Angelina Sutin, a psychologist at the Florida State College of Medicine in Tallahassee, and a colleague analyzed survey data from more than 6,000 U.S. men and women age 50 and older asked on how often in their daily lives they experienced different types of discrimination, NPR reported. Examples ranged from discourtesy or refusal of restaurant service to not getting a job or promotion.
The survey also asked the respondents why they thought the discrimination happened. Was it due to their race or age, or sex, age or weight?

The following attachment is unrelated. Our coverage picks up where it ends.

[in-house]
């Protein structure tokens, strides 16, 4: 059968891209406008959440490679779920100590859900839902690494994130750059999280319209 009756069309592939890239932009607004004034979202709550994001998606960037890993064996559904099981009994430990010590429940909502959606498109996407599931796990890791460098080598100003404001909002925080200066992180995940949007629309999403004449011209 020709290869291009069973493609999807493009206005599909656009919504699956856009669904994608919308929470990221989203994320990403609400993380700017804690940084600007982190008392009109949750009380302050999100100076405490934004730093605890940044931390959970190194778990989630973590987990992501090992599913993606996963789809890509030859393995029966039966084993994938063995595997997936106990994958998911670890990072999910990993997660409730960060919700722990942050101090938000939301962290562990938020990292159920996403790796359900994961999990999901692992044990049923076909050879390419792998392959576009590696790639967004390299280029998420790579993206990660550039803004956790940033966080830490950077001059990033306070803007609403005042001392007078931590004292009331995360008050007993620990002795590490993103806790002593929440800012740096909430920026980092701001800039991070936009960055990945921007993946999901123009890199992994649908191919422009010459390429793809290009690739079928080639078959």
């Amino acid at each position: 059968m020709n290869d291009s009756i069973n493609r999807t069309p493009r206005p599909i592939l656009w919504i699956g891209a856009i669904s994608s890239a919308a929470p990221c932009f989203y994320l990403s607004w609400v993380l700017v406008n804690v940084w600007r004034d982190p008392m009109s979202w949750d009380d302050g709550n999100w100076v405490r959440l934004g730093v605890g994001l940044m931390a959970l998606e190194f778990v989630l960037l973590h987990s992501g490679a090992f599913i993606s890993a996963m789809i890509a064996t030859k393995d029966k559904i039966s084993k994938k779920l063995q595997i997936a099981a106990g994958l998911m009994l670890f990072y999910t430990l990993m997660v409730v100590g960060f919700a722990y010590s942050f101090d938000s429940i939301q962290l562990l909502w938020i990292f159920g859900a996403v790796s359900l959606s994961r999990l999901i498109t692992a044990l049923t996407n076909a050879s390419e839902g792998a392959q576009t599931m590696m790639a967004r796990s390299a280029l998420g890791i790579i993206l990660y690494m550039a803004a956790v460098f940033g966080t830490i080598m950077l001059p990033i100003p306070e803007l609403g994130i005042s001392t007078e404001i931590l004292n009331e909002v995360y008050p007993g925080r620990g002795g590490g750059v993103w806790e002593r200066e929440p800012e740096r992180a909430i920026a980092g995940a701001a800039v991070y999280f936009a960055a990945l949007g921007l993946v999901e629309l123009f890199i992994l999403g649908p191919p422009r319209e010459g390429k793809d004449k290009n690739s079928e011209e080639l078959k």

Four years later, a follow-up survey asked the same questions and changes in weight were noted, Sutin said.
"People often rationalize that it's OK to discriminate based on weight because it will motivate the victim to lose pounds," Sutin told NPR. "But our findings suggest the opposite."
People who were overweight and said they'd experienced discrimination based on weight were more than twice as likely to be obese four years later than people who didn't mention such discrimination.
The findings were published in the latest issue of the online journal PLoS One.
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